Why Verizon purchases AOL in a huge media deal

VerizonAOL has been off the radar for awhile, despite multiple attempts at reinvention. Now, they will likely finally make a comeback thanks to a deal with Verizon, one of the largest mobile providers in the world. Verizon will be purchasing AOL in full for $4.4 billion.

The basis behind the deal appears to be an attempt to step into mobile content and marketing, a natural area of interest for the major mobile service and product provider.

AOL will remain under their brand, which makes sense. Being one of the oldest names from the internet era, and one of the few still remaining after others have become defunct, it would be foolish to wipe out that reputation. But they will be a subsidiary of Verizon, overseeing LTE wireless and OTT video.

There will also be a lot of emphasis on digital advertising, a market that AOL has managed to corner well in spite of their ebbing popularity over the years. That has long since been the main source of income for the company, and offers a valuable opportunity for Verizon to take advantage.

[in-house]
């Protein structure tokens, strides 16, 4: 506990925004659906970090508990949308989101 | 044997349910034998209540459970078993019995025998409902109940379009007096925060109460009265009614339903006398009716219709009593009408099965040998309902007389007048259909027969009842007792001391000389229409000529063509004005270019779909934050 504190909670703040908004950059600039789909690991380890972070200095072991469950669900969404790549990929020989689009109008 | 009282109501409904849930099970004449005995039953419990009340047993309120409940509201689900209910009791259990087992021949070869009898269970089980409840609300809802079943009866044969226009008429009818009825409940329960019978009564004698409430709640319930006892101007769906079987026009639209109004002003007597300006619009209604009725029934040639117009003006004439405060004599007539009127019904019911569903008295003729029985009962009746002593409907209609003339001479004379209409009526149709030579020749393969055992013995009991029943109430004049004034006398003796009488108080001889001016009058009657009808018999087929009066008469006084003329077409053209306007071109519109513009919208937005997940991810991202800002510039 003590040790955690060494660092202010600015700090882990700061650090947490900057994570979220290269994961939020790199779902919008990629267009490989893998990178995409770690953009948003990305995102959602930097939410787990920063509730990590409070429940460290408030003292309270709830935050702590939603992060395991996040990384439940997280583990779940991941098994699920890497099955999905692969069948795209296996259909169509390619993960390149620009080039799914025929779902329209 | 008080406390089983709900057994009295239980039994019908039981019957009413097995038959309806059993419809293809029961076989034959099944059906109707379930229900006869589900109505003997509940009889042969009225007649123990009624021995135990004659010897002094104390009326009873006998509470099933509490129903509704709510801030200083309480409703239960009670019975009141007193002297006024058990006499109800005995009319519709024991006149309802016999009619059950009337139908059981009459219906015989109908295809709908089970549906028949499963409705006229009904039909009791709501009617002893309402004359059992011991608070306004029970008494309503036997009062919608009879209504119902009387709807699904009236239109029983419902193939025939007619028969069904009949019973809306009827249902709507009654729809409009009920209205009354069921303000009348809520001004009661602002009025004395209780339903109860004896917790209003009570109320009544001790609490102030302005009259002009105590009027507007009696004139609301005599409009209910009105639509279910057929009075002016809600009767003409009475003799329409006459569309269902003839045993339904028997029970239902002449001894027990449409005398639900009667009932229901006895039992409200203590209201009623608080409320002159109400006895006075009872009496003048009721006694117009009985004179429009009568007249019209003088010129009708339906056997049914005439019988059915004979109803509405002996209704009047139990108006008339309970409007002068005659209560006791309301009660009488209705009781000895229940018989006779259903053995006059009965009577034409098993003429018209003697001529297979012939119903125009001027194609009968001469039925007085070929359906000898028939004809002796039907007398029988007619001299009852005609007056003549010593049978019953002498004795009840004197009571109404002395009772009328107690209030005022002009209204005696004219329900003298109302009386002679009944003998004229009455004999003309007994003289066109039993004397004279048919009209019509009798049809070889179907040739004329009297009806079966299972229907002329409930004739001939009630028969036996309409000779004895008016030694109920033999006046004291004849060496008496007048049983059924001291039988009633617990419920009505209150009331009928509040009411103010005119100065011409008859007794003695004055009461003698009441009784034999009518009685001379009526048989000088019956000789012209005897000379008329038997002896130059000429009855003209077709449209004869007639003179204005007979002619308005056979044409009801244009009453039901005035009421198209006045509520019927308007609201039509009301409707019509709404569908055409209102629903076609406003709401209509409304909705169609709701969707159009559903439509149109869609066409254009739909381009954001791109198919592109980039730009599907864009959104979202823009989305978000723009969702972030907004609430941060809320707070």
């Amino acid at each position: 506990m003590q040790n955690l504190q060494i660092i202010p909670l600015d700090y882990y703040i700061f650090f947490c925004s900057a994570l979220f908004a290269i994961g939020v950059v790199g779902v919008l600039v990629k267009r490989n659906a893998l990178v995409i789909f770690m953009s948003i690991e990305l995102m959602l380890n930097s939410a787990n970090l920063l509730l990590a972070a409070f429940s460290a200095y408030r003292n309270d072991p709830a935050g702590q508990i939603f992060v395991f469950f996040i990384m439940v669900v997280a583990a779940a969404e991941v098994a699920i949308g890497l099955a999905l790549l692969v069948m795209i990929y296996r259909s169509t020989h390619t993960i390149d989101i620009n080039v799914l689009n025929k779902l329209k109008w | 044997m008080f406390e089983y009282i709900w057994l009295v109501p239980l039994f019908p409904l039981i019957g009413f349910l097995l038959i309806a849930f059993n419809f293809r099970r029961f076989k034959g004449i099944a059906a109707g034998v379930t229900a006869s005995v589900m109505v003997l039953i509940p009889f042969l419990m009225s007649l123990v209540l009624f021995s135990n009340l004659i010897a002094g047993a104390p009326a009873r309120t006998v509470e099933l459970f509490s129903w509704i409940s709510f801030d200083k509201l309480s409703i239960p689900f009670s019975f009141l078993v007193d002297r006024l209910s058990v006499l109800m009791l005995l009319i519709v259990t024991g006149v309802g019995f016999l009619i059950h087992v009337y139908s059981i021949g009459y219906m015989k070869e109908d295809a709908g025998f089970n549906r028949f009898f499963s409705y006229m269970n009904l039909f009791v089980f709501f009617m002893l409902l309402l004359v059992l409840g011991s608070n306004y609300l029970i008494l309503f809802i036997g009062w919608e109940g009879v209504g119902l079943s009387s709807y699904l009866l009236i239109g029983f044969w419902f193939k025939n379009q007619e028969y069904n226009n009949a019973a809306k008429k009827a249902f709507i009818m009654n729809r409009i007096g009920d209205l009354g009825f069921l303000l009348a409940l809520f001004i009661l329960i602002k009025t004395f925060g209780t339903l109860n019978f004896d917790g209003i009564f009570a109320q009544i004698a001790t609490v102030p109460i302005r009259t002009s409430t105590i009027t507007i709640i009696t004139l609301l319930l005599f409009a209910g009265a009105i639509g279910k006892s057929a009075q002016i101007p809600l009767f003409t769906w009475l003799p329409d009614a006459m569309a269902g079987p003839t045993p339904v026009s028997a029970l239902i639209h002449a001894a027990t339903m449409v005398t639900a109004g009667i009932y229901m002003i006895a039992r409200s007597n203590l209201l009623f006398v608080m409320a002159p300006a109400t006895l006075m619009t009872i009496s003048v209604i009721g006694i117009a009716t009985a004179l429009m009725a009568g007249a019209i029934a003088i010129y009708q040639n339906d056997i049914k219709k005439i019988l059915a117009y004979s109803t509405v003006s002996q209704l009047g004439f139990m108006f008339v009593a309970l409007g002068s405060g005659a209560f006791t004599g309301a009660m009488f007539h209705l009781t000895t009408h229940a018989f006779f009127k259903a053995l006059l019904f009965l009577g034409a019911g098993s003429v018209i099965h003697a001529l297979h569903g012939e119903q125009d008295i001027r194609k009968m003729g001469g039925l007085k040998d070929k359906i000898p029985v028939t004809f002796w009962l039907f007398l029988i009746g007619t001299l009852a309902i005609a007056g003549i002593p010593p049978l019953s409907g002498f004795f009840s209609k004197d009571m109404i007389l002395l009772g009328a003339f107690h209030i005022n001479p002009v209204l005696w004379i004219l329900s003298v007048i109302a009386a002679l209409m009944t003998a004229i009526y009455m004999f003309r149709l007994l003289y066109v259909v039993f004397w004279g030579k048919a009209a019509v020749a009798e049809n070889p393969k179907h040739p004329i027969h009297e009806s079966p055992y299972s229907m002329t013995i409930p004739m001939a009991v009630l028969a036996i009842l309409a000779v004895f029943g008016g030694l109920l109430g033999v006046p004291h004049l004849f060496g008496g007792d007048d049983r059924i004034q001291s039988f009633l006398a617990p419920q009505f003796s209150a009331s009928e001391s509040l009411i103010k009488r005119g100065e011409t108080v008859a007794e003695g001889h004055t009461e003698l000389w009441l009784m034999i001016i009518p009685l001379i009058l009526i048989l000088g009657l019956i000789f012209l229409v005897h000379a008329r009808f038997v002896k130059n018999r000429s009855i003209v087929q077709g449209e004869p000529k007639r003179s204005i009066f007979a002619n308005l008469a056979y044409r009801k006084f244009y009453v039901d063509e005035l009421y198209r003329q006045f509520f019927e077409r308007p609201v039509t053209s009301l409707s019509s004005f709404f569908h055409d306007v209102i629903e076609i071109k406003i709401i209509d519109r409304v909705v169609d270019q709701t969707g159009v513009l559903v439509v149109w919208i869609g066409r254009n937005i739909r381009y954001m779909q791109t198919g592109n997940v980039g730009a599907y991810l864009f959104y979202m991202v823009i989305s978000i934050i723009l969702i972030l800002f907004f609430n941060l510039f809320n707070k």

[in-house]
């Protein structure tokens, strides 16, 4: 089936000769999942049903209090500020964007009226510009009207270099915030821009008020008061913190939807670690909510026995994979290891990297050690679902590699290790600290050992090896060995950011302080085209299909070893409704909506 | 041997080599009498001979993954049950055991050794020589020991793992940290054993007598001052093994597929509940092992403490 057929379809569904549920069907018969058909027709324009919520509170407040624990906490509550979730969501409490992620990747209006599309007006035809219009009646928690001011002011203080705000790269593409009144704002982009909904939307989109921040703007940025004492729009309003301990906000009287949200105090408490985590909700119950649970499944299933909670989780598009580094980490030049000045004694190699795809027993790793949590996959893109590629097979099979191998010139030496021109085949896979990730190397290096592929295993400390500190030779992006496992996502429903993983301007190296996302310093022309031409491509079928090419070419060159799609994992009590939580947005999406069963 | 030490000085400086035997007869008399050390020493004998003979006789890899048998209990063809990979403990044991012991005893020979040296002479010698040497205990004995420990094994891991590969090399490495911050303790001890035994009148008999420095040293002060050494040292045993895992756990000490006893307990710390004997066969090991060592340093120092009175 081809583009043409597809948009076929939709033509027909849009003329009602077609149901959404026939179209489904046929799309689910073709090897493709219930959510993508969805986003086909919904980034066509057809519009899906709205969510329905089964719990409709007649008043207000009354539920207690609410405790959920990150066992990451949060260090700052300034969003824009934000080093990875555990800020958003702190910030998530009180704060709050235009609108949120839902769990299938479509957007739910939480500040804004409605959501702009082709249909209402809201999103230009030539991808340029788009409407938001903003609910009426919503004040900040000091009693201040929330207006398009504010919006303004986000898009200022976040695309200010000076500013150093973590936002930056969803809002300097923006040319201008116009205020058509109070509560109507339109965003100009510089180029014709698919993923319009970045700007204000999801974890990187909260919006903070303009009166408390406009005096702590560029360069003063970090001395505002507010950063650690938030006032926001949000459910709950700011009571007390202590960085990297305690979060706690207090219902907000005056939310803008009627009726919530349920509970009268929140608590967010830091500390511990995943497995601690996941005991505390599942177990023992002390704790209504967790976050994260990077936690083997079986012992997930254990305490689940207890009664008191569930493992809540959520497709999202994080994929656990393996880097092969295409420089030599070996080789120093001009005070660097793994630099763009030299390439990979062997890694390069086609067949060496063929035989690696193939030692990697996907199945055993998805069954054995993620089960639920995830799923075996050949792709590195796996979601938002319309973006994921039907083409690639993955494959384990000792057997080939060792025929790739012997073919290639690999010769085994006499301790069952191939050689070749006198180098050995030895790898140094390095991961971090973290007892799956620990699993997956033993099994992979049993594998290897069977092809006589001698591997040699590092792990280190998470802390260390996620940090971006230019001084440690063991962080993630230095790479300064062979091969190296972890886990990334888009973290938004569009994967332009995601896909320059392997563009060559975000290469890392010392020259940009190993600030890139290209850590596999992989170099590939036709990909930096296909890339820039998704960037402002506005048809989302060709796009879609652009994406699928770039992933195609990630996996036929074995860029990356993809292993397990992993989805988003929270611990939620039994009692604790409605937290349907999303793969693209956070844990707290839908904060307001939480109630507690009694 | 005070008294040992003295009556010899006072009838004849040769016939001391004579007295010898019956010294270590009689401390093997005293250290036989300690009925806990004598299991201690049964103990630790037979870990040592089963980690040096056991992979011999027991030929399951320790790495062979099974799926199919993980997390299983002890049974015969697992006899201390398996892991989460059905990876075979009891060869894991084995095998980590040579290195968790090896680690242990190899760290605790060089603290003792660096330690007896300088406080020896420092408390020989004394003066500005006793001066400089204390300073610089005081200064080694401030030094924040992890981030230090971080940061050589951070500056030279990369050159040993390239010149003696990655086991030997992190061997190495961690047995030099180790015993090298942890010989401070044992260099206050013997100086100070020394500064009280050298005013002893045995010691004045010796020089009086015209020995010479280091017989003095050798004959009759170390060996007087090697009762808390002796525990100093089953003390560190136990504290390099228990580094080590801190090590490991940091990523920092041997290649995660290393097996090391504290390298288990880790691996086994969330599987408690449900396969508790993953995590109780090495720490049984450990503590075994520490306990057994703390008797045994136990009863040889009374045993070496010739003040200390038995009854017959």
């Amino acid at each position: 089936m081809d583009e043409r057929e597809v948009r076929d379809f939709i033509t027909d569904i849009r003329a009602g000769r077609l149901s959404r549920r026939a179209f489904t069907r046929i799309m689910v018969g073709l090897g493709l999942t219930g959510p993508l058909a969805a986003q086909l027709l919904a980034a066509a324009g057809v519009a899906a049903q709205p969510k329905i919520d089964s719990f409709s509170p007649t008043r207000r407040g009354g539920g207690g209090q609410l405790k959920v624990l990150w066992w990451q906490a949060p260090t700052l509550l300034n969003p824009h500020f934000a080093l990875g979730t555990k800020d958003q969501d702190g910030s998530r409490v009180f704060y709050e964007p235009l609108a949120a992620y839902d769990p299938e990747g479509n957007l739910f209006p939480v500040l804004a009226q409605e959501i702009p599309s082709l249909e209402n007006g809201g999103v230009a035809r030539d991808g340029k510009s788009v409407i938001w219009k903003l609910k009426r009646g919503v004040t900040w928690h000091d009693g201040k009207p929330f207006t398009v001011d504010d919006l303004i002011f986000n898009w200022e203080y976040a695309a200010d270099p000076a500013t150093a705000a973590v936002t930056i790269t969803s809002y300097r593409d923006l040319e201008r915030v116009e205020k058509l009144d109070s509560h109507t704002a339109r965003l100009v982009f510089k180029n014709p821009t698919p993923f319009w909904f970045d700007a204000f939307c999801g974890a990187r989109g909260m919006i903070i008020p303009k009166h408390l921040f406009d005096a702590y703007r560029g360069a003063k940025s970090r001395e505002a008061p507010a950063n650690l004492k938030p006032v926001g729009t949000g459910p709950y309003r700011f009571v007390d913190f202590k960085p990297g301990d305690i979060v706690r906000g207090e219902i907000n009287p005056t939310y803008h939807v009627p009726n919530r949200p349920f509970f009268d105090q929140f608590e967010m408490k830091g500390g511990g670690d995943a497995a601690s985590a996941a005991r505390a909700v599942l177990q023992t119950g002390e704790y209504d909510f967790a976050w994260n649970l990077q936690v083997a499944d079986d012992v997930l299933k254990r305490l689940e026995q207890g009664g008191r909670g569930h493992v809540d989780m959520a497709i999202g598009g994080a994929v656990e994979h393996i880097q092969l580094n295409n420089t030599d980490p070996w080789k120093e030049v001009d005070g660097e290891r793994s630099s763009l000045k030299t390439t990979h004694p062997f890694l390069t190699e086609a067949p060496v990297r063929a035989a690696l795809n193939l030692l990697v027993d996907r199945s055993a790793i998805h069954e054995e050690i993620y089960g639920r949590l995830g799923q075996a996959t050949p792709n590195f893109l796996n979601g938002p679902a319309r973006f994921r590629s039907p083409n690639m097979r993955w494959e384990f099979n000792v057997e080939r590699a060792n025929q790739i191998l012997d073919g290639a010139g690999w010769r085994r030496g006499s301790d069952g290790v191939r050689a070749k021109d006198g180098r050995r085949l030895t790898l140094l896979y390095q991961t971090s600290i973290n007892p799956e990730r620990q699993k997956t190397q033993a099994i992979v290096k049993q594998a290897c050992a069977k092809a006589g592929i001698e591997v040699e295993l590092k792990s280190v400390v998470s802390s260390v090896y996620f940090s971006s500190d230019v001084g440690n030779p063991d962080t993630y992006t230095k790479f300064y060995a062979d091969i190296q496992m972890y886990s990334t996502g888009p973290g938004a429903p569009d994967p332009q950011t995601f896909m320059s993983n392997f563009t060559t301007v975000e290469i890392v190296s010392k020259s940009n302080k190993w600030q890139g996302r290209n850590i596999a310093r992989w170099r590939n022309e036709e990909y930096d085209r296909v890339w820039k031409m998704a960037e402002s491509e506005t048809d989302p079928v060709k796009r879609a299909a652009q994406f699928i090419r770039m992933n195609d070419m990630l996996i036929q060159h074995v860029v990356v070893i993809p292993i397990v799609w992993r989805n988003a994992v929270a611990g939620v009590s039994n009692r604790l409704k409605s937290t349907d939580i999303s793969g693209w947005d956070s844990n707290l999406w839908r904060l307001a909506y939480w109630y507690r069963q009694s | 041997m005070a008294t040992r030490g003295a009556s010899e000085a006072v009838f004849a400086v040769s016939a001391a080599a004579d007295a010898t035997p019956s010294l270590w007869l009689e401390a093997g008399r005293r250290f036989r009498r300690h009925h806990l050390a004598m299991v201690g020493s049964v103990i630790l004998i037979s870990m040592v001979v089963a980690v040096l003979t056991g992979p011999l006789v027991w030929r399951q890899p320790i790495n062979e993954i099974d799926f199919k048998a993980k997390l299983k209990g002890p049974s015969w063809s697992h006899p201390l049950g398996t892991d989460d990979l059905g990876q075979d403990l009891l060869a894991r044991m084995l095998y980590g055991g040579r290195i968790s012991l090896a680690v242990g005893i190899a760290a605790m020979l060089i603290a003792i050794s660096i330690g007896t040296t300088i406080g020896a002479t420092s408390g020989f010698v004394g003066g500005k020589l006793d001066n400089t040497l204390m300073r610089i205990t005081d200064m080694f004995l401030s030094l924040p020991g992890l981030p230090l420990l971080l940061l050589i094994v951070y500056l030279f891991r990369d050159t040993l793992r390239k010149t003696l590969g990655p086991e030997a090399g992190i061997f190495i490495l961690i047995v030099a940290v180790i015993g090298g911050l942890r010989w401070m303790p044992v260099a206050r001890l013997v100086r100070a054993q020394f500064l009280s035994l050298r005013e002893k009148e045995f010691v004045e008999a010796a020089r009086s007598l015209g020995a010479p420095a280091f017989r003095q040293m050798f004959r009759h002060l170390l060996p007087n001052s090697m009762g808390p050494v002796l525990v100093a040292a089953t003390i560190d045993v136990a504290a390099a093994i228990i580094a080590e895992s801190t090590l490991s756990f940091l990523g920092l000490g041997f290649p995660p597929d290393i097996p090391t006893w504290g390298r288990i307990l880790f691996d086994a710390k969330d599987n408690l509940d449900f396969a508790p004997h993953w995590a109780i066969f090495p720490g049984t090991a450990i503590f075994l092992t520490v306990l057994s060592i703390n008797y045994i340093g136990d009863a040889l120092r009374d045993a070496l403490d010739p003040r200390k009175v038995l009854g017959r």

This merger was quite costly, at $4.4 billion, or $50 per AOL share. But given the profitability of their advertising alone, and the increase in viability for online streaming content, it will be worth it.

While I can see why Verizon would want to do this – and why AOL would jump on the chance – I am always nervous when I see these mergers. You have two of the biggest names in tech combining, and Verizon is already well known for its uncomfortable monopoly of the US mobile market.

It is like the Comcast/Time Warner combo. You are just asking for trouble as even more power is given to a company that already has too many.

Verizon has been controversial over the years. They are against Net Neutrality, they have been at the center of the fight against companies like Netflix, and they have powerful lobbying groups looking after their interests (and those of their high-paid CEOs). Merging with AOL is a move to further expand their reach.

With their hopes of establishing a foothold in the world of digital content, their are clawing their way into a whole new industry. Considering their focus in the courts, that can’t be good. They want to dominate a new industry, and they might have just been given the weapon to do so successfully.

Source: Verizon

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